build . This script essentially prepares the application for production by bundling and optimizing all of the code.
npm run build in your project’s root:
npm run build
You should notice that a new folder has been created in the root of your project directory called
build . This folder contains the production-ready application.
Excellent, you’re almost finished. All that’s left is to run the
surge command in your project’s root:
If this is your first time running
surge you'll be prompted to create an account. Add an email and password, then hit enter. You’ll then see output similar this:
To deploy your project, Surge only needs two things from you:
- The path to the project
- The domain to host it on
You’ll notice that the project path field in the terminal defaults to the root directory. Surge assumes that the whichever directory you’re running the
surge command in is the directory you wish to deploy. In your case, you need to point Surge to the
build directory created when you ran
npm run build .
If your project path is
path/to/my-project, edit this to
path/to/my-project/build. Once you’ve made this change, press enter to confirm.
After entering the project path, Surge will suggest a random domain to use. You can delete it and add your own domain if you wish. It just needs to have the
.surge.sh extension at the end. The tool also allows for custom domains, which is really awesome.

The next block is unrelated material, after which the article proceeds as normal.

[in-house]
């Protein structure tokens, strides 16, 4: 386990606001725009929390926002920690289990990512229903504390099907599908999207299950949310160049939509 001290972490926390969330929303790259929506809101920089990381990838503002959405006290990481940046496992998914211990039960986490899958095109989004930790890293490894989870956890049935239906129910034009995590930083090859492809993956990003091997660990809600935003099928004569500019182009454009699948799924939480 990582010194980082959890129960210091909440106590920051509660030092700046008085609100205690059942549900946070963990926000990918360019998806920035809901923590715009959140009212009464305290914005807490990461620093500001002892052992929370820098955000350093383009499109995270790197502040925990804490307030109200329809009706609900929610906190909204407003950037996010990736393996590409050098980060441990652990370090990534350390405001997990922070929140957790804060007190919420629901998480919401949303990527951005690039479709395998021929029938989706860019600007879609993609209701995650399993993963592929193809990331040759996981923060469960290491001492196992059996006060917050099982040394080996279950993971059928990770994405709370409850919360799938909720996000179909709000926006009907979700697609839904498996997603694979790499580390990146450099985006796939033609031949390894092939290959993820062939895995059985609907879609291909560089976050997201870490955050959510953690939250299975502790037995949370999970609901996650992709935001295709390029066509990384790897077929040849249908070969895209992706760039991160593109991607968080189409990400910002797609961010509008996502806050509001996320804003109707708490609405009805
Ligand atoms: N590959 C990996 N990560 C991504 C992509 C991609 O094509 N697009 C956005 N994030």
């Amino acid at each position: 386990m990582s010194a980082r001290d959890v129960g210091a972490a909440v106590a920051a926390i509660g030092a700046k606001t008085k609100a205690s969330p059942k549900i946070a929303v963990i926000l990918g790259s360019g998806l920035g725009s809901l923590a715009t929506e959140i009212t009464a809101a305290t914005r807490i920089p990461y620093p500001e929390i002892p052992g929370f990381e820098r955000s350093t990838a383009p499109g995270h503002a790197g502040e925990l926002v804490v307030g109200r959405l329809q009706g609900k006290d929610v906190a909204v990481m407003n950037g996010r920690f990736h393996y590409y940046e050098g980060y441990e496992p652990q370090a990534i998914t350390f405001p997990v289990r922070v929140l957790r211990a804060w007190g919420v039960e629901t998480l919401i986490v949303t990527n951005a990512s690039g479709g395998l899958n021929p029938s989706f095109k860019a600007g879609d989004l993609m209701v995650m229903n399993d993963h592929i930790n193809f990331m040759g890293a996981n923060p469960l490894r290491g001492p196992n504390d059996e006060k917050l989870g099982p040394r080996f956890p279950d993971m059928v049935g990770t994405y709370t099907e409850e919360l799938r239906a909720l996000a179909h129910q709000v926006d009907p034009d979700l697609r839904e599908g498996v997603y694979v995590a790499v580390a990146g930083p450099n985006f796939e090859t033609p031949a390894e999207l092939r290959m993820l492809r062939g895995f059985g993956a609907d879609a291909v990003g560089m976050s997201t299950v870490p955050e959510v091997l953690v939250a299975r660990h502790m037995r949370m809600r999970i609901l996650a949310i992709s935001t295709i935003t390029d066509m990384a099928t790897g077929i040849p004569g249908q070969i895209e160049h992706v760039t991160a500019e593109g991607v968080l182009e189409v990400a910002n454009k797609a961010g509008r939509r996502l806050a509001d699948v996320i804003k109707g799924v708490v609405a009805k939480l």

Accept the suggested domain, or add your own (custom or random with correct surge extension), then hit enter.
That’s all she wrote! Navigate to the domain in your browser and you should see your project up and running.
Note that if your application is using client-side-routing, Surge recommends you rename the
index.html file in your
build directory to
200.html before running the
surge command. You can find out more information in the Surge documentation.
GitHub Pages makes it easy to turn GitHub repositories into full fledged static websites. Many organizations use this service to host their documentation and project demos, but you can use it for whatever you’d like.
Note that in order for this to work, your must first push the code to a repository on GitHub. If this sounds foreign to you, check out further documentation here.
If you’ve ever run
npm run build using
create-react-app before, then you may have noticed output that looks like this:
create-react-app comes with detailed documentation to help users publish their work using all sorts of tools. Here you can see real time terminal output instructing us on how to do so via GitHub Pages. Let’s try it out.
package.json by adding a new field named
If your GitHub username is
george-lucas, and your project's GitHub repository is
SithJS, the value of the
homepage field should be